Modern Desert Markings: An Homage to Las Vegas Area Land Art
- May. 27, 2023, 10am to 5pm
- May. 30, 2023, 10am to 5pm
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- Jun. 24, 2023, 10am to 5pm
- Jun. 27, 2023, 10am to 5pm
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- Jun. 29, 2023, 10am to 5pm
- Jun. 30, 2023, 10am to 5pm
- Jul. 1, 2023, 10am to 5pm
- Jul. 2, 2023, 10am to 5pm
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- Jul. 8, 2023, 10am to 5pm
The Marjorie Barrick Museum of Art and Nevadans for Cultural Preservation are pleased to present Modern Desert Markings: An Homage to Las Vegas Area Land Art, an exhibition that uses contemporary perspectives to critique five historic works of Land Art located in the deserts of Southern Nevada. Curators Katie Hoffman and Hikmet Sidney Loe have selected ten artists from around the United States to produce new work inspired by foundational pieces of Land Art created by Walter De Maria (1935-2013), Michael Heizer (1944 -), and Jean Tinguely (1925-91). Working in drawing, sculpture, photography, video, and more, the ten artists bring fresh and critical eyes to these celebrated works from the 1960s and 70s, using a diversity of approaches to address related issues such as land ownership, desert ecology, and tourism.
Hoffman and Loe note that Land Art works “are often ephemeral.” Artists like De Maria and Heizer moved outside the confines of the conventional art world by scraping and digging their artworks into the body of the earth itself. This method of working made the art harder to possess in a traditional sense, but it also left the works vulnerable to the erosive effects of weather, nature, and the carelessness of human visitors. Tinguely approached the issue of ephemerality in a more proactive way by taking his sculptures for Study for the End of the World No. 2 out to Jean Dry Lake with the help of fellow artist Niki de Saint Phalle and blowing them up with explosives. Almost all of the historic works represented in this exhibition are known now only through photographs. As the curators put it: “With more than fifty years having elapsed since their creation, most have faded from both the landscape and collective consciousness.”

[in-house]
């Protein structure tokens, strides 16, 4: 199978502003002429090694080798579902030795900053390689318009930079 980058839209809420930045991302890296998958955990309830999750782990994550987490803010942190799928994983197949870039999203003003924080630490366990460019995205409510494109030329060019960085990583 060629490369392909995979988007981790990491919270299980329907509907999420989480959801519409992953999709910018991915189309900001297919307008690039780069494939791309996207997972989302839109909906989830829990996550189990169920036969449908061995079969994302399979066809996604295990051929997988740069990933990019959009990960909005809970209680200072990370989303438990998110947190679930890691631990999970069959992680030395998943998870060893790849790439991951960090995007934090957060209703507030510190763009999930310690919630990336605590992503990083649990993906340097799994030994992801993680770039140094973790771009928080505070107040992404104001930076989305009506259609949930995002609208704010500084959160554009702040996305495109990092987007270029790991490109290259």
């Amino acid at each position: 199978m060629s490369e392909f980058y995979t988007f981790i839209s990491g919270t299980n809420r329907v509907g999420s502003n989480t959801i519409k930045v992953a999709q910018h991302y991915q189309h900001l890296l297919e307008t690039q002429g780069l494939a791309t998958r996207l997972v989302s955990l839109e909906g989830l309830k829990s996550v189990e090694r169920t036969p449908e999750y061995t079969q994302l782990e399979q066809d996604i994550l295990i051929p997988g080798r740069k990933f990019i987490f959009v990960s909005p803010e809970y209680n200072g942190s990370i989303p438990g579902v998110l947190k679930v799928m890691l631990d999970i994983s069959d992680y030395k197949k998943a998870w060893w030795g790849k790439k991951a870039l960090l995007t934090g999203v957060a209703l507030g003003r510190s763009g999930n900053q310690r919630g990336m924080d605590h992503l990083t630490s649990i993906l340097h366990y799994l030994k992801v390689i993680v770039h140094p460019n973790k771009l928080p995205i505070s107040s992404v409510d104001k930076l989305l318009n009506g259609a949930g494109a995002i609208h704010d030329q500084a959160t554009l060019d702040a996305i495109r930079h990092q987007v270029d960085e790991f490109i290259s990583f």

Hoffman, the president of Nevadans for Cultural Preservation, an organization that promotes awareness of the state’s heritage, was keenly attuned to the loss this represented. Wanting to bring the memory of the works back into the present she turned to Loe, an art historian whose work investigates interactions between perception and the landscape. Together they have assembled an exhibition that combines deep research into the context of the original pieces with a tangible acknowledgment that times have changed and the methods of the past can now be critically reevaluated through the lens of an advancing present.“
Formally acknowledging these historic artworks in the preservation world opens the door to these landscapes being considered for their cultural importance before being altered by future land use decisions,” Hoffman says. “Likewise, we hope the decisions of future Land Artists consider the implications of altering biomes and landscapes that have significance of their own.”
Their chosen artists have responded to Heizer, De Maria, and Tinguely with works that recognize the invasiveness of the older artists’ techniques while reaffirming their determination to bring viewers into the immediacy of the desert.
Jen Urso sees a correlation between Heizer’s self-assured destruction of the desert’s existing biome and other forms of colonizing the land. Her work celebrates the resistant regrowth of native plants within the crumbling trenches of his Double Negative (1969). Similarly, Mark Brest van Kempen looks at the natural resurgence that has helped to erase De Maria’s Las Vegas Piece (1969) as he embarks on the first stage of a larger study of environmental wounding and healing. Marisa J. Futernick and Rachelle Reichart expand these ideas about invasiveness to cover a wide audience as they contemplate our assumed right to access the landscape in the name of exploration or tourism. Paula Jacoby-Garrett continues their example by considering non-invasive methods of re-picturing Heizer’s Rift 1 (1968). nicolas b jacobsen contrasts the localized materiality of the desert rock with objects that were imported there by European settlers: marble statues, bulldozers, and bricks.